In last year’s city council race for at-large Position 8 in the newly-created district system, Tim Burgess fended off a challenge from ex-Tenants Union Executive Director Jon Grant, winning another term by approximately 15,000 votes.
In that same election, Seattle voters also overwhelmingly approved Initiative 122, to establish the Democracy Voucher program, giving every resident $100 to donate to municipal campaigns, starting in 2017.
Hoping to use that system to his advantage, Grant is hoping to win the seat Burgess will now vacate after announcing he will not seek reelection.
Late last month, the resident of South Seattle’s Hillman City neighborhood announced he was forming an exploratory campaign for the seat, along with efforts to collect requisite 400 $10 donations from Seattle voters to qualify for the democracy voucher program. Positions 8 and 9 — the two citywide seats on the council — are the only ones up for election in 2017, with the other seven district seats up again two years later.
Grant, who beat out Long Winters frontman John Roderick and longshoreman John Persak in the 2015 primary to advance to face Burgess, said he thinks his previous council bid went fairly well. In that race, he said, he was unknown candidate running against a two-term incumbent, outspent 8-to-1 if you include independent expenditures.
That’s what makes the potential for public financing so crucial.
“What we think is going to be a game changer here is that with democracy vouchers, we have access to up to $300,000 in public financing, so that we can get our message out to the community,” Grant said. “We know that when people heard our message, they agreed with it.”
In 2015, Grant raised just over $75,000 for his campaign, compared to approximately $425,000 for Burgess.
He also said that next year’s election presented “a great opportunity,” to build off of the momentum not only from his first campaign for the seat, along with his work this past cycle as outreach director for Raise Up Washington, the coalition that worked to pass Initiative 1433, to increase the statewide minimum wage to $13.50 over four years.
“This is all momentum that we’ve been building to try and win another progressive voice on the city council, he said.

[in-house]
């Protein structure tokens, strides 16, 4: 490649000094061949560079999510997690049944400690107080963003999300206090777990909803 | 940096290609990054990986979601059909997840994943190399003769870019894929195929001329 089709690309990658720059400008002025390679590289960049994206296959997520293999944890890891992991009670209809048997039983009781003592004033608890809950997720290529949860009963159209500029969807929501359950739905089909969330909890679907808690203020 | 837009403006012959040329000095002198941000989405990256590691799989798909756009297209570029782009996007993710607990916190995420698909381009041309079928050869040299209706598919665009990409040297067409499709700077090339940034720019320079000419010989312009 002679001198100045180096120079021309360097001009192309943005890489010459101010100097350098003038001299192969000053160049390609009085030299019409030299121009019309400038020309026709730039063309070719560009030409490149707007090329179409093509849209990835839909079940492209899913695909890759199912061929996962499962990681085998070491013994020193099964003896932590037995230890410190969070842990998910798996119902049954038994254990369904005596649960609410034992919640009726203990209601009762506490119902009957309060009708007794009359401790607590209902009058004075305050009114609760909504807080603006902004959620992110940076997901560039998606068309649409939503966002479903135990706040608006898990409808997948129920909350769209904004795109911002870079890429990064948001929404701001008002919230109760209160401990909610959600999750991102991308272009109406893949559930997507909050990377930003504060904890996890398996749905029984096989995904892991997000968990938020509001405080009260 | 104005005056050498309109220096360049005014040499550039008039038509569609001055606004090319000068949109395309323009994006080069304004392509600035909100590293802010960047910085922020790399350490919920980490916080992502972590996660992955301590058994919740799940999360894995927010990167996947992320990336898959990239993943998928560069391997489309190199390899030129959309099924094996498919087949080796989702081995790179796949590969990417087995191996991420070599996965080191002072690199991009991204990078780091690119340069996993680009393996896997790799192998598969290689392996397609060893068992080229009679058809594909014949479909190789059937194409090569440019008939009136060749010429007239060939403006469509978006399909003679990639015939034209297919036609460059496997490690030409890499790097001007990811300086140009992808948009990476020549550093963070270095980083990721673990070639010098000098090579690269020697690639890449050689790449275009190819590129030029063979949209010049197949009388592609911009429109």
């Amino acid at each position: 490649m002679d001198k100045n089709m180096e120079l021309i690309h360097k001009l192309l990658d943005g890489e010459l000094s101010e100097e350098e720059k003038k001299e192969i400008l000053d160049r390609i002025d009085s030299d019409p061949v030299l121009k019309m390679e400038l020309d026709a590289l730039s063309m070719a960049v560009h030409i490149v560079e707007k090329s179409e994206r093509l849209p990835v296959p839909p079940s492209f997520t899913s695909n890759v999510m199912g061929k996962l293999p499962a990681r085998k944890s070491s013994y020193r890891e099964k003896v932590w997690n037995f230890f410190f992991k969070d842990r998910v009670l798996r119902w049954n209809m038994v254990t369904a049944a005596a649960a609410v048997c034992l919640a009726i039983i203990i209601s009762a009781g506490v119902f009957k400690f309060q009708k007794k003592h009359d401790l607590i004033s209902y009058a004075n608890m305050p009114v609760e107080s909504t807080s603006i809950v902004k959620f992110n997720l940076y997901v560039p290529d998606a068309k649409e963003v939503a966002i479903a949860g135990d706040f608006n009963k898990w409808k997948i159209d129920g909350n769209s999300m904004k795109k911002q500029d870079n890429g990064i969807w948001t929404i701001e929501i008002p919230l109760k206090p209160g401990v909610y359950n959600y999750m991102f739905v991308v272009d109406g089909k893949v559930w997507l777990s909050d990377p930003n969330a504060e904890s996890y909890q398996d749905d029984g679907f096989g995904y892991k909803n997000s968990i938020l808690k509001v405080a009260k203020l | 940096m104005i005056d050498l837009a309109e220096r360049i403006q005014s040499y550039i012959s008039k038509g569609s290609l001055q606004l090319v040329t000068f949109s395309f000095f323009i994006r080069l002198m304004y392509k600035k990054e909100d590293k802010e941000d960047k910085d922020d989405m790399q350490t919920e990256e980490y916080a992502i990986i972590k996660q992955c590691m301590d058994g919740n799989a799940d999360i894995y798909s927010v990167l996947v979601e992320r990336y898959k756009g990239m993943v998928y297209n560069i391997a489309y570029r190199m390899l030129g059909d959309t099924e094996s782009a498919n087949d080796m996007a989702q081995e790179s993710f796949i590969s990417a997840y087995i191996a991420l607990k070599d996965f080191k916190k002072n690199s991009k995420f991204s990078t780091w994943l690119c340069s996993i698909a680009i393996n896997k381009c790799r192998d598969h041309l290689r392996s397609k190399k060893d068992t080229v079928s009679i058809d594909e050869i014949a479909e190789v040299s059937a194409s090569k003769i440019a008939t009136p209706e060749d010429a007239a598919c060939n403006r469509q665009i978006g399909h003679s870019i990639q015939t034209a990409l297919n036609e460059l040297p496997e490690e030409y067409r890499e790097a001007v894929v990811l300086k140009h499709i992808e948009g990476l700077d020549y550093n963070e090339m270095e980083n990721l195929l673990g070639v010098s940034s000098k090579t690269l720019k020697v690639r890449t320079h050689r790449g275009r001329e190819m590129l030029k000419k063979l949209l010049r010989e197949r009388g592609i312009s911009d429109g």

To help build a platform “driven by people,” Grant said his campaign plans on having a broad-based community discussion with meetings and outreach to many different groups.
“I think we’re going to be talking a lot about affordable housing, building new schools to address overcrowding, gender pay equity, police accountability, and many other important issues,” he said.
In the era of a Trump administration, he said, it’s going to be more and more important the cities become the leaders on progressive issues.
“It’s not just to advance those progressive ideas,” he said, “but also to protect ourselves now from our own government on the national level.”
Grant elaborated on what he meant by that.
“That means working on things to better protect immigrants and refugees, doing more to protect the African American community in particular from police brutality, doing more to make sure that the rights of the LGBTQ community are respected, and I think that for us, we really want to be the platform for all of these ideas and all of these people to come together and make a strong statement that Seattle is not going to change in the face of a Trump administration.”
To learn more about Grant’s campaign, visit www.electjongrant.com. To learn more about Seattle’s Democracy Voucher program, go to www.seattle.gov/democracyvoucher.